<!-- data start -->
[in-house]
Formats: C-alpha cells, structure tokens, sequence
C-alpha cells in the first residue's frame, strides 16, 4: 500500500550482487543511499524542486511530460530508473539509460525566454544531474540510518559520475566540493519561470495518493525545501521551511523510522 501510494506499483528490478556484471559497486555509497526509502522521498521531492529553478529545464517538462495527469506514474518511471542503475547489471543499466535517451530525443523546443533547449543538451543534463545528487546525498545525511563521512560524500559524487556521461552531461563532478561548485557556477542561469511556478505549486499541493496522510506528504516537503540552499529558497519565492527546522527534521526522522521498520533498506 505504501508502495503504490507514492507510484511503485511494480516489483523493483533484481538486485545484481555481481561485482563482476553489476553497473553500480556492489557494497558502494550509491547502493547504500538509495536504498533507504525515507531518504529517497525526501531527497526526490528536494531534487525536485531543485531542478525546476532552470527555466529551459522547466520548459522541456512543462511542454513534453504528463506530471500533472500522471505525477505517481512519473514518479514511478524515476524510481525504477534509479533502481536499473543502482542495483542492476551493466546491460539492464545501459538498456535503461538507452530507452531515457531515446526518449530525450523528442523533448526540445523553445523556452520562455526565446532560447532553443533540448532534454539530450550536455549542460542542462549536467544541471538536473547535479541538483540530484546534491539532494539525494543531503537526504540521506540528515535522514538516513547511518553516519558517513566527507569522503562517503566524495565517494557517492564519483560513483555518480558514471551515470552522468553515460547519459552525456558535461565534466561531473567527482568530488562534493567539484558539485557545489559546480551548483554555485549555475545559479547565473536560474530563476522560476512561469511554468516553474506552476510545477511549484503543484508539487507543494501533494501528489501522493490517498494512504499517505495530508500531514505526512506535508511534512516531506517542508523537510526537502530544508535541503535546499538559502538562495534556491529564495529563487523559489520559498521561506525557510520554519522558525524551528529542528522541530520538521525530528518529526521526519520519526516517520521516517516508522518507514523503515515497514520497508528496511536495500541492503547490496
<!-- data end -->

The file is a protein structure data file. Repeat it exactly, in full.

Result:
[in-house]
Formats: C-alpha cells, structure tokens, sequence
C-alpha cells in the first residue's frame, strides 16, 4: 500500500550482487543511499524542486511530460530508473539509460525566454544531474540510518559520475566540493519561470495518493525545501521551511523510522 501510494506499483528490478556484471559497486555509497526509502522521498521531492529553478529545464517538462495527469506514474518511471542503475547489471543499466535517451530525443523546443533547449543538451543534463545528487546525498545525511563521512560524500559524487556521461552531461563532478561548485557556477542561469511556478505549486499541493496522510506528504516537503540552499529558497519565492527546522527534521526522522521498520533498506 505504501508502495503504490507514492507510484511503485511494480516489483523493483533484481538486485545484481555481481561485482563482476553489476553497473553500480556492489557494497558502494550509491547502493547504500538509495536504498533507504525515507531518504529517497525526501531527497526526490528536494531534487525536485531543485531542478525546476532552470527555466529551459522547466520548459522541456512543462511542454513534453504528463506530471500533472500522471505525477505517481512519473514518479514511478524515476524510481525504477534509479533502481536499473543502482542495483542492476551493466546491460539492464545501459538498456535503461538507452530507452531515457531515446526518449530525450523528442523533448526540445523553445523556452520562455526565446532560447532553443533540448532534454539530450550536455549542460542542462549536467544541471538536473547535479541538483540530484546534491539532494539525494543531503537526504540521506540528515535522514538516513547511518553516519558517513566527507569522503562517503566524495565517494557517492564519483560513483555518480558514471551515470552522468553515460547519459552525456558535461565534466561531473567527482568530488562534493567539484558539485557545489559546480551548483554555485549555475545559479547565473536560474530563476522560476512561469511554468516553474506552476510545477511549484503543484508539487507543494501533494501528489501522493490517498494512504499517505495530508500531514505526512506535508511534512516531506517542508523537510526537502530544508535541503535546499538559502538562495534556491529564495529563487523559489520559498521561506525557510520554519522558525524551528529542528522541530520538521525530528518529526521526519520519526516517520521516517516508522518507514523503515515497514520497508528496511536495500541492503547490496